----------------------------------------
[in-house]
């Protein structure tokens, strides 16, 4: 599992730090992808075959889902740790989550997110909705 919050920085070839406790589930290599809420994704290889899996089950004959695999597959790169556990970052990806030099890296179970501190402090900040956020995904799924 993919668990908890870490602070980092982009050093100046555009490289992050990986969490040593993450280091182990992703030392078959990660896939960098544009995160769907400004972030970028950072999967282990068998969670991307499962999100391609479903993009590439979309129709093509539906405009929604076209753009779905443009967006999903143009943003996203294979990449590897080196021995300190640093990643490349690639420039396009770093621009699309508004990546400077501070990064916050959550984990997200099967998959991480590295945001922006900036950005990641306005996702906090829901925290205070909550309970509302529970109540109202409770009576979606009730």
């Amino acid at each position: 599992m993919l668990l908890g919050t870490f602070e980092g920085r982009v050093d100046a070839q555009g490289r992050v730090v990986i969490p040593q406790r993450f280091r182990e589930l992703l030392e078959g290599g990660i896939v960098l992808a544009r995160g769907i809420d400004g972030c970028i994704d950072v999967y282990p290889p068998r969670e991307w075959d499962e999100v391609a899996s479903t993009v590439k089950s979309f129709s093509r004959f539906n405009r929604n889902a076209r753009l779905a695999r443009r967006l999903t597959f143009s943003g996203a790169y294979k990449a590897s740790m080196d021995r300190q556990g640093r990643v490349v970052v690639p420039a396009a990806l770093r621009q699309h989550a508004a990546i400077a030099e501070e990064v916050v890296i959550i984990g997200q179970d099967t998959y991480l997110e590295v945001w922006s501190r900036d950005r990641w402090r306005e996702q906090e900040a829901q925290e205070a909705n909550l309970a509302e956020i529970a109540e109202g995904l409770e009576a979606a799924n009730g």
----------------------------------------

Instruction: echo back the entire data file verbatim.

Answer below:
[in-house]
């Protein structure tokens, strides 16, 4: 599992730090992808075959889902740790989550997110909705 919050920085070839406790589930290599809420994704290889899996089950004959695999597959790169556990970052990806030099890296179970501190402090900040956020995904799924 993919668990908890870490602070980092982009050093100046555009490289992050990986969490040593993450280091182990992703030392078959990660896939960098544009995160769907400004972030970028950072999967282990068998969670991307499962999100391609479903993009590439979309129709093509539906405009929604076209753009779905443009967006999903143009943003996203294979990449590897080196021995300190640093990643490349690639420039396009770093621009699309508004990546400077501070990064916050959550984990997200099967998959991480590295945001922006900036950005990641306005996702906090829901925290205070909550309970509302529970109540109202409770009576979606009730």
């Amino acid at each position: 599992m993919l668990l908890g919050t870490f602070e980092g920085r982009v050093d100046a070839q555009g490289r992050v730090v990986i969490p040593q406790r993450f280091r182990e589930l992703l030392e078959g290599g990660i896939v960098l992808a544009r995160g769907i809420d400004g972030c970028i994704d950072v999967y282990p290889p068998r969670e991307w075959d499962e999100v391609a899996s479903t993009v590439k089950s979309f129709s093509r004959f539906n405009r929604n889902a076209r753009l779905a695999r443009r967006l999903t597959f143009s943003g996203a790169y294979k990449a590897s740790m080196d021995r300190q556990g640093r990643v490349v970052v690639p420039a396009a990806l770093r621009q699309h989550a508004a990546i400077a030099e501070e990064v916050v890296i959550i984990g997200q179970d099967t998959y991480l997110e590295v945001w922006s501190r900036d950005r990641w402090r306005e996702q906090e900040a829901q925290e205070a909705n909550l309970a509302e956020i529970a109540e109202g995904l409770e009576a979606a799924n009730g």